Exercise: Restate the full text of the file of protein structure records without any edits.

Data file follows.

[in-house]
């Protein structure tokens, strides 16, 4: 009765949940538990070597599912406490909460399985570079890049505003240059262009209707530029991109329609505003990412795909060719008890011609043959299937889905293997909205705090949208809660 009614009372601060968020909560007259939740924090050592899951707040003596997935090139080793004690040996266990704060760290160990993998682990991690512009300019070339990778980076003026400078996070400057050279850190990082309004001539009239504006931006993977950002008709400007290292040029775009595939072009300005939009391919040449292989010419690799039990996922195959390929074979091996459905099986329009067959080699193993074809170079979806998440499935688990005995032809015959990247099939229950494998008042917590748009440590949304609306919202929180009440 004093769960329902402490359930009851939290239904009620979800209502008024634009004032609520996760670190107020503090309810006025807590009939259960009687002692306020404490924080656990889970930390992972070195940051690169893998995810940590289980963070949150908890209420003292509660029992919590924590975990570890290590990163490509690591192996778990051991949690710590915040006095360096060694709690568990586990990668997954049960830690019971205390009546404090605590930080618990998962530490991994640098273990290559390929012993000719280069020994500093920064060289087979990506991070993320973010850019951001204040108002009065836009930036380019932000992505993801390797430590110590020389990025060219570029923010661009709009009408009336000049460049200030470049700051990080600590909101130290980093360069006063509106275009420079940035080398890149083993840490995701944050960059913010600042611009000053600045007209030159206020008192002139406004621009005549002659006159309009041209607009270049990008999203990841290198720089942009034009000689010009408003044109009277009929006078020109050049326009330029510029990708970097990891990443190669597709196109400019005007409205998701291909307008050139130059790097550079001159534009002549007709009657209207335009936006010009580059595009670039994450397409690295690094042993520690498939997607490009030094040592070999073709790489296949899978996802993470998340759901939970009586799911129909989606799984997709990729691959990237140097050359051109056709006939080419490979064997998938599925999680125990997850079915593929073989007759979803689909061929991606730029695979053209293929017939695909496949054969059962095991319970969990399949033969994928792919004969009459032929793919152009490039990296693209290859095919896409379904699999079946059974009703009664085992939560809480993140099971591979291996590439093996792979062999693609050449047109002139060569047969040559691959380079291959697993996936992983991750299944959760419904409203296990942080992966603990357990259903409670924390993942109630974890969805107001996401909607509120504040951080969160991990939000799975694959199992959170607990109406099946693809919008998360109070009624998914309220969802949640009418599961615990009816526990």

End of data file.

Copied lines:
[in-house]
């Protein structure tokens, strides 16, 4: 009765949940538990070597599912406490909460399985570079890049505003240059262009209707530029991109329609505003990412795909060719008890011609043959299937889905293997909205705090949208809660 009614009372601060968020909560007259939740924090050592899951707040003596997935090139080793004690040996266990704060760290160990993998682990991690512009300019070339990778980076003026400078996070400057050279850190990082309004001539009239504006931006993977950002008709400007290292040029775009595939072009300005939009391919040449292989010419690799039990996922195959390929074979091996459905099986329009067959080699193993074809170079979806998440499935688990005995032809015959990247099939229950494998008042917590748009440590949304609306919202929180009440 004093769960329902402490359930009851939290239904009620979800209502008024634009004032609520996760670190107020503090309810006025807590009939259960009687002692306020404490924080656990889970930390992972070195940051690169893998995810940590289980963070949150908890209420003292509660029992919590924590975990570890290590990163490509690591192996778990051991949690710590915040006095360096060694709690568990586990990668997954049960830690019971205390009546404090605590930080618990998962530490991994640098273990290559390929012993000719280069020994500093920064060289087979990506991070993320973010850019951001204040108002009065836009930036380019932000992505993801390797430590110590020389990025060219570029923010661009709009009408009336000049460049200030470049700051990080600590909101130290980093360069006063509106275009420079940035080398890149083993840490995701944050960059913010600042611009000053600045007209030159206020008192002139406004621009005549002659006159309009041209607009270049990008999203990841290198720089942009034009000689010009408003044109009277009929006078020109050049326009330029510029990708970097990891990443190669597709196109400019005007409205998701291909307008050139130059790097550079001159534009002549007709009657209207335009936006010009580059595009670039994450397409690295690094042993520690498939997607490009030094040592070999073709790489296949899978996802993470998340759901939970009586799911129909989606799984997709990729691959990237140097050359051109056709006939080419490979064997998938599925999680125990997850079915593929073989007759979803689909061929991606730029695979053209293929017939695909496949054969059962095991319970969990399949033969994928792919004969009459032929793919152009490039990296693209290859095919896409379904699999079946059974009703009664085992939560809480993140099971591979291996590439093996792979062999693609050449047109002139060569047969040559691959380079291959697993996936992983991750299944959760419904409203296990942080992966603990357990259903409670924390993942109630974890969805107001996401909607509120504040951080969160991990939000799975694959199992959170607990109406099946693809919008998360109070009624998914309220969802949640009418599961615990009816526990």